USAID Country Profile: Property Rights and Resource Governance - Burma

TitleUSAID Country Profile: Property Rights and Resource Governance - Burma
Annotated RecordNot Annotated
Year of Publication2010
Secondary TitleWorld
Key themesDistribution, Formalisation-titling, Gender, MarginalisedPeople, Policy-law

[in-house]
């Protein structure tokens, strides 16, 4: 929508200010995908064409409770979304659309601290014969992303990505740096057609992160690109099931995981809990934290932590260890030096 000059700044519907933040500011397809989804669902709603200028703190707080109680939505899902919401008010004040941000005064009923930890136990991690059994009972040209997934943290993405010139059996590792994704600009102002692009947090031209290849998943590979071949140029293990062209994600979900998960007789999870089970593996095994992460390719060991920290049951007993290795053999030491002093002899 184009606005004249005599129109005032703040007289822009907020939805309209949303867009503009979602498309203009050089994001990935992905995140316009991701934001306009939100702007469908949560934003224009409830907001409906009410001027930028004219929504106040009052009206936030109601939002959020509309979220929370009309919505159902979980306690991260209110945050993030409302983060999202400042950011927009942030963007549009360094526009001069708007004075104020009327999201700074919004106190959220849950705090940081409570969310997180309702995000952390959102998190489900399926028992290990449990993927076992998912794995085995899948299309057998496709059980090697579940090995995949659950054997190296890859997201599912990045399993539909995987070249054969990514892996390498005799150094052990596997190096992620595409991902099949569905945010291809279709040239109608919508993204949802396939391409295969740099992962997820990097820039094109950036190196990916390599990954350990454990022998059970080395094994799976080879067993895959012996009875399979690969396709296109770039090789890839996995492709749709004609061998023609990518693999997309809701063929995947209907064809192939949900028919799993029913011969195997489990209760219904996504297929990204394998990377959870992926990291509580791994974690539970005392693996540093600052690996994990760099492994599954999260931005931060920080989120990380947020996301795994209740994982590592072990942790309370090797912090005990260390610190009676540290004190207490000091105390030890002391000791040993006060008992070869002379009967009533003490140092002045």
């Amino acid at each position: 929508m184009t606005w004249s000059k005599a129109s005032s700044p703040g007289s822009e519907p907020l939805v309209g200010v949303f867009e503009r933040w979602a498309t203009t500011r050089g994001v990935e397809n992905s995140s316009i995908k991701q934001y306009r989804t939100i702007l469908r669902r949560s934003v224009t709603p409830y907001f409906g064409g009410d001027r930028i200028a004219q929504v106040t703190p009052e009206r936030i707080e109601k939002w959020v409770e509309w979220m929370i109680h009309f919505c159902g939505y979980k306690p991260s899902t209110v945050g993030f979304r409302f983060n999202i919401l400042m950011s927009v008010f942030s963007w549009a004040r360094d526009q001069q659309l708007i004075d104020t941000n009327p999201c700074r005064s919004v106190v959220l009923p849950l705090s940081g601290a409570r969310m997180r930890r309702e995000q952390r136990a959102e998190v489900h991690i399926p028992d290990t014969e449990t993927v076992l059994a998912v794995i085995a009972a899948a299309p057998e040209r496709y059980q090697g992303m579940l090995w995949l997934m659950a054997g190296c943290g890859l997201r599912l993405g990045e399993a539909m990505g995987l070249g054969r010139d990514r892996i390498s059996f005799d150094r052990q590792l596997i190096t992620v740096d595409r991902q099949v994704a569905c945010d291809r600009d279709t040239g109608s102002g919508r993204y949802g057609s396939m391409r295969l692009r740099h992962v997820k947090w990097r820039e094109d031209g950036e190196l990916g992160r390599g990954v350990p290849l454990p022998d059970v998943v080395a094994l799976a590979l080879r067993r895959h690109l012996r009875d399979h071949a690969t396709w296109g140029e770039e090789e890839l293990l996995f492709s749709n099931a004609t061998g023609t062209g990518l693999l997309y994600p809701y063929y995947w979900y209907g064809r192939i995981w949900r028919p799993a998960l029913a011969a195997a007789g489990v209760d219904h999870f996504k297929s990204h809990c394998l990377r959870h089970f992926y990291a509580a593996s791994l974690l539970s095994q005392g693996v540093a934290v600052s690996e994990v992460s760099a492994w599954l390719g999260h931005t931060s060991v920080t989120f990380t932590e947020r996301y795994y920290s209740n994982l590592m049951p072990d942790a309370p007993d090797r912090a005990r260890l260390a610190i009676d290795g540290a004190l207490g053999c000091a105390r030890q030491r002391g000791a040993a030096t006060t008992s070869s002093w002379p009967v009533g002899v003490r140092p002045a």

Burma is situated in Southeastern Asia, bordering Bangladesh, India, China, Laos and Thailand. The majority of its population lives in rural areas and depends on land as a primary means of livelihood. Because all land in Burma ultimately belongs to the state, citizens and organizations depend upon use-rights, but do not own land. Burma’s laws grant women equal rights in some respects and also recognize certain customary laws that provide women equal rights in relation to land. In practice, however, the rights of many women are governed by customs that do not afford them equal access to or control over land. Forcible and uncompensated land confiscation is a source of conflict and abuse in Burma, and protests and fear of “land grabs” have escalated as the state opens its markets to foreign investors and pursues policies to dramatically increase industrial agricultural production. Burma has rich water, forest and mineral resources. However, a rapid expansion of resource extraction efforts in the past three decades has led to widespread land and water pollution, deforestation and forced relocation.


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